She also said she hopes the piece, which was taken down about 36 hours later, will open a door for discussion and bring different people together to come up with an answer.

“If anywhere in the world is going to come up with a solution for this, it’s going to be New York,” she said.

After a long fight to save 5Pointz, years of art was erased overnight last year. The owners of the property on Jackson Avenue and Davis Street, the Wolkoff family, ordered the action to be taken in November. Rallies were held throughout that same month to save the site, including a gathering only three days before the whitewashing, requesting the building, with its art, be landmarked.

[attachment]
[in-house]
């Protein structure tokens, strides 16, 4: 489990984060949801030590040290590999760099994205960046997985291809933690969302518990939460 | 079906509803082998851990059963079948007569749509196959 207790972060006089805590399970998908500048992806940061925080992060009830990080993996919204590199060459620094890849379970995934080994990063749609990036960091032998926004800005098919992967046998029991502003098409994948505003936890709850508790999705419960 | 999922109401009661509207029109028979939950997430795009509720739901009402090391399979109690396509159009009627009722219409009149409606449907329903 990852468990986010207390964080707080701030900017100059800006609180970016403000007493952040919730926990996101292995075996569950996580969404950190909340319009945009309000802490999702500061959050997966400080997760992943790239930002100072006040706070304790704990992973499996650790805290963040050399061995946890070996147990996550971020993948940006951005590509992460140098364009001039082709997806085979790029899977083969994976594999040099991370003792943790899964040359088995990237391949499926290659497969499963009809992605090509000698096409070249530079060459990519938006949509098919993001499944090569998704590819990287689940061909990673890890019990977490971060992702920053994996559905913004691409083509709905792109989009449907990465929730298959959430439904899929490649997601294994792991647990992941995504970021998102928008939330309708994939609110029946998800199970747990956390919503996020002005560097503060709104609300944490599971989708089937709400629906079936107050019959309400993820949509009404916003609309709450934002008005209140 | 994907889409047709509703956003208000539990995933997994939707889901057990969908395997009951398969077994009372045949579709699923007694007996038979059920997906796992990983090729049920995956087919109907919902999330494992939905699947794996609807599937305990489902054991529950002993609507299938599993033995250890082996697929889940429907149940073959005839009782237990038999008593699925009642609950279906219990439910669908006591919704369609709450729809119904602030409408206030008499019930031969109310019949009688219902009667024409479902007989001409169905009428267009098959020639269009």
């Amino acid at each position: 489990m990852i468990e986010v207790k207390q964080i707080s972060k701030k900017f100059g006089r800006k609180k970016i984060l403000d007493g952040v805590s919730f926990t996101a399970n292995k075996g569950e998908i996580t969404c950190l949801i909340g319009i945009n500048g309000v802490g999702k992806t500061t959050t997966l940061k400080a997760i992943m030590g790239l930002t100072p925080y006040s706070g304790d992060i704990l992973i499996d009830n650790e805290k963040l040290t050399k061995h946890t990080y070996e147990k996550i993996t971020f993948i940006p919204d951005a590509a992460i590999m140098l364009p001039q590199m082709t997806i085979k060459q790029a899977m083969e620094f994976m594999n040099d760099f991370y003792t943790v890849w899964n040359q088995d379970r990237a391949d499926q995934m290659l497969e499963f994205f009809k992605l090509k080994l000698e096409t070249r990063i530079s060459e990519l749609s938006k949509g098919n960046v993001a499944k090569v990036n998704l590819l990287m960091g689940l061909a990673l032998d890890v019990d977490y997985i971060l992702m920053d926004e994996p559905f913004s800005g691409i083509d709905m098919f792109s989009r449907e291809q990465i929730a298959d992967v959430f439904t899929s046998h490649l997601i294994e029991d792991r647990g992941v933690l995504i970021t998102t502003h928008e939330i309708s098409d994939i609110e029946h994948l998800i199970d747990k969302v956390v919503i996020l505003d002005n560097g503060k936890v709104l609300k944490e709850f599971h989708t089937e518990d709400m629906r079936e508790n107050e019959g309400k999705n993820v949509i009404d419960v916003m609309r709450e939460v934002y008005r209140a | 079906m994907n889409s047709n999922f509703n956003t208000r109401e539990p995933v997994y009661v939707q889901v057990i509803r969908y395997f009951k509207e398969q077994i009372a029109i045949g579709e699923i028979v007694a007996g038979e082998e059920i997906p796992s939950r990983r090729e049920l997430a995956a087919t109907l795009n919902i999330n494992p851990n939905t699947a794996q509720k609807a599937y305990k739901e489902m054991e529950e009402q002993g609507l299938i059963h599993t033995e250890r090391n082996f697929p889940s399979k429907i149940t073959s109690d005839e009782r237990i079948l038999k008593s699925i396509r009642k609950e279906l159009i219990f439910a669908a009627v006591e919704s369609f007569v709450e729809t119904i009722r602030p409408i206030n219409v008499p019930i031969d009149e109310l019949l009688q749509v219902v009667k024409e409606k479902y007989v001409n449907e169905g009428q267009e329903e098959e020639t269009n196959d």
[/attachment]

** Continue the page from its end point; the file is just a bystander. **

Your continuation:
Since the whitewashing, the demolition process has slowly begun, with signs of asbestos removal crews at the location.

Although residents have called the city’s Department of Environmental Protection (DEP) and 3-1-1 with complaints, a DEP spokesperson said that all work being done is in compliance with regulations.

Asbestos abatement is taking place on the side located at 45-50 Davis St. by contractors hired by the buildings’ owners. DEP inspectors issued one stop work order, for less than 24 hours, after an inspection on March 2, for minor corrections, said the spokesperson. The issues were corrected and the order was lifted the following day.

Since then, DEP inspectors have gone and supervised the work being done, as a normal procedure.

“We have been there a few times because we keep receiving complaints about it,” the DEP spokesperson said. “But everything has been in compliance there.”